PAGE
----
IBS

Irritable Bowel Syndrome (IBS) is a term used to group an array of symptoms such as altered bowel movements, bloating, abdominal cramps, etc. The cause is rarely a single cause but rather an array of different factors e.g. stress, nutritional, lifestyle, mechanical, other health problems, etc. Due to its complexity it can persist for many years with each factor being reinforced. There is no one approach that has the answer, however different approaches (e.g. medicine, osteopathic, nutritional, lifestyle) can help reduce the symptoms.

The digestive system is made up of a group of organs located in abdomen (see diagram). The organs are loosely stuffed into a bag like structure and given some degree of freedom to slide around. This improves their function as well ensures they can absorb the forces generated by our movement. They are supplied by nerves originating from our spine and their blood supply comes from a large blood vessel (the abdominal aorta) which runs centrally at the back of the abdominal space.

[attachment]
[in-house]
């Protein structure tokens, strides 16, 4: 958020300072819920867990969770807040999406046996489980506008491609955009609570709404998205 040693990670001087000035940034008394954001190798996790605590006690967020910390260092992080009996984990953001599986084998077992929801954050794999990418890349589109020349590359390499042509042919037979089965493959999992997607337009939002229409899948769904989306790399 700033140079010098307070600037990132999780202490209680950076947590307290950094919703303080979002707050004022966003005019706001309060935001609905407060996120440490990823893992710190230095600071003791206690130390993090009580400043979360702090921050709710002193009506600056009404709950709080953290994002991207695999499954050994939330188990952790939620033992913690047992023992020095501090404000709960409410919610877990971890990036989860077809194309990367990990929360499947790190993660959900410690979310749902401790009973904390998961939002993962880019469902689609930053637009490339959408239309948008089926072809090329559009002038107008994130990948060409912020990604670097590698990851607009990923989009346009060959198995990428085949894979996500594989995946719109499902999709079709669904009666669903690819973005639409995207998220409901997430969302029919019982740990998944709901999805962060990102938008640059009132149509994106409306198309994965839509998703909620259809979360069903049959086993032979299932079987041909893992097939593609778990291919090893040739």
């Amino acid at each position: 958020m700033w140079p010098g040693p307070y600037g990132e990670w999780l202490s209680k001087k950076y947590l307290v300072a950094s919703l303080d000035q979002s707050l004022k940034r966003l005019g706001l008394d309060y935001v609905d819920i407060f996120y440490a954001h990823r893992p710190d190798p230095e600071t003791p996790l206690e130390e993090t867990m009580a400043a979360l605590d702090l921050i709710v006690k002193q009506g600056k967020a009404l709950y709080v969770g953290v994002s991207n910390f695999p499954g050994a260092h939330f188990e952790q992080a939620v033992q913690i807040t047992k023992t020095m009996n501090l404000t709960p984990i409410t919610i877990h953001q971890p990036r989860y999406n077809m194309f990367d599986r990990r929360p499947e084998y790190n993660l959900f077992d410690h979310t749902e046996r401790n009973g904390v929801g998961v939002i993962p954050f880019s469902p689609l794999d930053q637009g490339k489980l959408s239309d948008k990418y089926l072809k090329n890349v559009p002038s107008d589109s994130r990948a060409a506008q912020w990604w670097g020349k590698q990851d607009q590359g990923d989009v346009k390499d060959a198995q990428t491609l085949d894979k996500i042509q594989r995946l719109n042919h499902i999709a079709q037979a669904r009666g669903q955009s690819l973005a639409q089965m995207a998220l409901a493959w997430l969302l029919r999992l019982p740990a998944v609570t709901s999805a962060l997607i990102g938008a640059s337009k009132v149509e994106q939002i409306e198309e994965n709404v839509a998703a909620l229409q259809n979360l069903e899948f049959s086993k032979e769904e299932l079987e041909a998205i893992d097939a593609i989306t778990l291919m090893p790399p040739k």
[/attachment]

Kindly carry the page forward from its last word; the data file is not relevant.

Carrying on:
For any organ to function properly it needs 3 things;
1) a good blood supply (i.e. its source of nutrients);
2) a good nerve supply so it may do as the brain commands and
3) freedom of movement.

How Structure affects Function
Let us assume you have a stiff or painful spine. The chemical environment generated by stiffness or pain can affect how the nerves function i.e. the quality of their impulses. If this occurs in the location of the organ supplying nerves then the organs will receive a poor quality impulse/command. Organs are like soldiers (they follow orders without question) hence they will do a poor job at digesting food.

Over time this can lead to problems. A stiff spine or a pain related posture may also affect the mobility of the organs, i.e. if your right lower back hurts you may shift your weight to the left which compresses the organs on the left side. Just like your joints or muscles, organs do not like to be still as it affects their function. An immobile organ is far less efficient than a mobile organ and so again we see the digestion process affected.